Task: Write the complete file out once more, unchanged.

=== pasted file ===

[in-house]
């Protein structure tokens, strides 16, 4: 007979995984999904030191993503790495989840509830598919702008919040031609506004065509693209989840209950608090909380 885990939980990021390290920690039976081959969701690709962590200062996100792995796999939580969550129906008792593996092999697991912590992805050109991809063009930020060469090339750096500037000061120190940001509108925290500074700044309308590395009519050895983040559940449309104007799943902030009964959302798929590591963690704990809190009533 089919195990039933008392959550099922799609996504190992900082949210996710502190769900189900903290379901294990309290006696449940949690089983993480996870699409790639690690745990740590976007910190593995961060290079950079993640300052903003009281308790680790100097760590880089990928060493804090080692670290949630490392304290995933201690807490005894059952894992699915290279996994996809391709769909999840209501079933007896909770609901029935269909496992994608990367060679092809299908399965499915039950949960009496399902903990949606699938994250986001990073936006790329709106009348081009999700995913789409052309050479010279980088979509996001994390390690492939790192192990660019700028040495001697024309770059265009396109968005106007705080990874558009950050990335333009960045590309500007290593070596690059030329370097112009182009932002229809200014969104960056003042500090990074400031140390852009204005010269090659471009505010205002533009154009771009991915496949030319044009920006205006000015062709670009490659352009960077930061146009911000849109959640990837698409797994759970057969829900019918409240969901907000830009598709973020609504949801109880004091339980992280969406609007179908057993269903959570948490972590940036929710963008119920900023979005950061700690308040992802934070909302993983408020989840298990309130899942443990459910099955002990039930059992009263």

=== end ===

[in-house]
């Protein structure tokens, strides 16, 4: 007979995984999904030191993503790495989840509830598919702008919040031609506004065509693209989840209950608090909380 885990939980990021390290920690039976081959969701690709962590200062996100792995796999939580969550129906008792593996092999697991912590992805050109991809063009930020060469090339750096500037000061120190940001509108925290500074700044309308590395009519050895983040559940449309104007799943902030009964959302798929590591963690704990809190009533 089919195990039933008392959550099922799609996504190992900082949210996710502190769900189900903290379901294990309290006696449940949690089983993480996870699409790639690690745990740590976007910190593995961060290079950079993640300052903003009281308790680790100097760590880089990928060493804090080692670290949630490392304290995933201690807490005894059952894992699915290279996994996809391709769909999840209501079933007896909770609901029935269909496992994608990367060679092809299908399965499915039950949960009496399902903990949606699938994250986001990073936006790329709106009348081009999700995913789409052309050479010279980088979509996001994390390690492939790192192990660019700028040495001697024309770059265009396109968005106007705080990874558009950050990335333009960045590309500007290593070596690059030329370097112009182009932002229809200014969104960056003042500090990074400031140390852009204005010269090659471009505010205002533009154009771009991915496949030319044009920006205006000015062709670009490659352009960077930061146009911000849109959640990837698409797994759970057969829900019918409240969901907000830009598709973020609504949801109880004091339980992280969406609007179908057993269903959570948490972590940036929710963008119920900023979005950061700690308040992802934070909302993983408020989840298990309130899942443990459910099955002990039930059992009263």